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By contactus@camdencountyfootandankle.com
April 11, 2019
Category: Foot Health
Tags: Untagged

Plantar fasciitis can make everyday living a challenge. Your heel feels sore and stiff every morning and after you've been sitting for a while. Stabbing pains may hit you when you walk up stairs or attempt to work out. Plantar fasciitis can thwart your fitness plans and make working on your feet seem impossible, but, thankfully, several ways exist that your podiatrist can treat this common condition.


1. Rest, Pain Relievers, and Stretching

Your podiatrist will likely recommend starting with conservative treatments for your plantar fasciitis. Rest your foot for several days or several weeks. Take time off from running, jumping, and other exercise that may irritate the connective tissue that runs along the bottom of your foot. Apply ice packs to your heel three or four times per day for about 15 minutes to reduce inflammation and pain.

Also stretch your calves, Achilles tendon, and the bottom of your foot daily. Tight calves and Achilles tendons are a common cause of plantar fasciitis, so keeping these tissues loose can ease pain and prevent it from returning.


2. Custom Orthotics and Improved Shoes

Since wearing poorly fitted shoes often causes plantar fasciitis or makes it worse, your doctor may recommend orthotics to help improve the fit of your shoes and take pressure off your plantar fascia. Wear these orthotics daily. Your doctor may also give you a night splint to put around your foot while you sleep at night.

Switch to shoes that have a wider toe box, a low heel, and plenty of arch support. Avoid high heels and flat sandals — these can delay healing and even make symptoms worse.


3. Laser Therapy

If rest, ice, stretching, and orthotics don't bring relief, the next step is often laser therapy. This non-invasive treatment involves shining low-frequency laser light over the affected area. The laser stimulates the mitochondria within cells in your plantar fascia and the surrounding tissue, which ultimately reduces inflammation and the related pain.

Laser therapy is completely pain-free and only takes a few minutes. Most patients need between six and eight treatments to experience the desired results.


4. Extracorporeal Shock Wave Treatment

Also known as ESWT, this state-of-the-art therapy involves sending shock waves through the plantar fascia to stimulate healing. The treatment is completely non-invasive and a great choice for stubborn cases.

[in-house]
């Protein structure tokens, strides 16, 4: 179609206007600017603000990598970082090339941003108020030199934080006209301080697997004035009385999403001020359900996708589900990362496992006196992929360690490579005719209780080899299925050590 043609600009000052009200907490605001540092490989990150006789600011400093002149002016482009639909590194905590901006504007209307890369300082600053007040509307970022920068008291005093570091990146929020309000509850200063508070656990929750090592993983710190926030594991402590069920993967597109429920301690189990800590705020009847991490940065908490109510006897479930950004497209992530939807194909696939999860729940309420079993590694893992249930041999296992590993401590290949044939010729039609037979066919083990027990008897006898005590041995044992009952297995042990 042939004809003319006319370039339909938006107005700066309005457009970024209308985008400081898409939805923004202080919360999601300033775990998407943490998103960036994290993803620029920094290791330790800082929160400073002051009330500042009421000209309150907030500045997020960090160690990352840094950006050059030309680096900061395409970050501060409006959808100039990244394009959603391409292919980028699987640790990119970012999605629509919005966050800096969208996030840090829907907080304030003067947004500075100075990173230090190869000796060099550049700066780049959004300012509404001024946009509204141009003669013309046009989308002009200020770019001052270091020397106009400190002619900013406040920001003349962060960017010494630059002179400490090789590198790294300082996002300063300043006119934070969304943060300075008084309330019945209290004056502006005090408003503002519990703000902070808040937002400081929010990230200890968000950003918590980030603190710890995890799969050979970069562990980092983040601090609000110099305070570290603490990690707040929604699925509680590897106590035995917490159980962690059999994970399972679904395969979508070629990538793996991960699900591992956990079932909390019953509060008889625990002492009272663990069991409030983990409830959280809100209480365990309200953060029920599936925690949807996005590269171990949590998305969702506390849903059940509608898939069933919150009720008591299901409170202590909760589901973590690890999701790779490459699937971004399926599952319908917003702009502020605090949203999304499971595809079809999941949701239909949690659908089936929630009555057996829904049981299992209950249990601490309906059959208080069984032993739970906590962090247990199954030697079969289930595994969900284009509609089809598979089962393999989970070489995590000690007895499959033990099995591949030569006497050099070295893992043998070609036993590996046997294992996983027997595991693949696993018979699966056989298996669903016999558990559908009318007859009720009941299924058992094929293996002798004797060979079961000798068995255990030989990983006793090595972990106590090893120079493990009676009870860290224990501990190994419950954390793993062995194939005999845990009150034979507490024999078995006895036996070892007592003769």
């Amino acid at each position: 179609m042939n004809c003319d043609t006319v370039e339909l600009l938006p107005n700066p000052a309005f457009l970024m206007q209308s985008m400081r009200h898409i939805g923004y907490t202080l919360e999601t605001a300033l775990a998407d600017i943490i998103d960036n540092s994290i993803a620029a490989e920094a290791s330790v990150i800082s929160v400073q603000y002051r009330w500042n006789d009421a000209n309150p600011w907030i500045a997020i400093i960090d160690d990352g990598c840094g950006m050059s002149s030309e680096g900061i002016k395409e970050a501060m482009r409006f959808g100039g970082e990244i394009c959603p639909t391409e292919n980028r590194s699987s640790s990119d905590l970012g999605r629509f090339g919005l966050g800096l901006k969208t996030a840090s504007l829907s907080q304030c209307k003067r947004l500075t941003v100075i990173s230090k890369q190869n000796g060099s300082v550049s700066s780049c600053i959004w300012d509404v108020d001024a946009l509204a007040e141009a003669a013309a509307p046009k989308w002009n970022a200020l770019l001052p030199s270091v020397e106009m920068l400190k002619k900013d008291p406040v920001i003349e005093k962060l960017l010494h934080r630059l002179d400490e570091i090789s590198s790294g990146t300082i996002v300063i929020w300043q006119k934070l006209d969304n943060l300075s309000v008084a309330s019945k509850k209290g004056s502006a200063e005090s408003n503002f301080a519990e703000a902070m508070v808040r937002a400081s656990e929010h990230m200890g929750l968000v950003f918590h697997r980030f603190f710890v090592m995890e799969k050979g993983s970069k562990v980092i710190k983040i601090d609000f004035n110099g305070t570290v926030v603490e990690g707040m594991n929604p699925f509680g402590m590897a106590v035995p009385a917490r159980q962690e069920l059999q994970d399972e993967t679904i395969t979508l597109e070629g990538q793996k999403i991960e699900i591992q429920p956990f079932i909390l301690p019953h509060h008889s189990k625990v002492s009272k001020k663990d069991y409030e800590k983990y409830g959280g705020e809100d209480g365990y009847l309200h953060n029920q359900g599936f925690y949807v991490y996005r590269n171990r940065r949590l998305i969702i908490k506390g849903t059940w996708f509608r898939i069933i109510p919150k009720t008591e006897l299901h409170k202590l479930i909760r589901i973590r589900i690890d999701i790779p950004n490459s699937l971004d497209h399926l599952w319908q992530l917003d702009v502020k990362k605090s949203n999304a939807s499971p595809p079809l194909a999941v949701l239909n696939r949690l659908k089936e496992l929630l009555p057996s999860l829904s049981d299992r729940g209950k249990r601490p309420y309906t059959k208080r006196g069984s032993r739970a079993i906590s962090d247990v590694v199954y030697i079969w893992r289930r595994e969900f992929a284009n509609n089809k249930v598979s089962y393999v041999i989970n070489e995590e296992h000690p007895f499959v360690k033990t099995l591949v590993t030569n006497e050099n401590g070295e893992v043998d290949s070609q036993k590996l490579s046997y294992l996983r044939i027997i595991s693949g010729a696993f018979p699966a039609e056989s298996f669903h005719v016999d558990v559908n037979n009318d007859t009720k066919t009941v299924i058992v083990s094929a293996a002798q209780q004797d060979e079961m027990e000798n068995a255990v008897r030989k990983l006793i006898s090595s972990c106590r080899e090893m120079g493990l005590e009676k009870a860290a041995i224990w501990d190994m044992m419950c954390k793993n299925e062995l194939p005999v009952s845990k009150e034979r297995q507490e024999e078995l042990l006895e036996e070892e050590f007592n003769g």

You just lie back on the treatment table, and your doctor administers a local anesthetic to the area to be treated. Once your heel is numb, your doctor will use ultrasound to visualize the damaged plantar fascia and treat the affected tissue.

ESWT is highly effective. The average patient experiences about a 92 percent reduction in pain after just one treatment. You may have mild soreness or brushing after the treatment, and results may take a few weeks to develop as your body heals.


5. Injections

Gentle, noninvasive treatments like those above can often treat plantar fasciitis very well. However, sometimes patients benefit from medicine injected directly into the affected area.

Your doctor can prepare an injection of steroids to calm the inflammation, often with a numbing medication, and inject the medication into the area where you have the most pain. This will deliver the medication to the exact spot where you need it the most. An injection can relieve plantar fasciitis pain for several weeks or months at a time.


6. Surgery

Only about five percent of plantar fasciitis sufferers require surgery. If you have tried nonsurgical methods for more than six months without relief, your doctor may suggest surgery as an option.

The most common procedure used to treat plantar fasciitis is called the plantar fasciitis release. The surgeon makes a small cut in the plantar fascia ligament to release tension, thereby reducing pain and inflammation.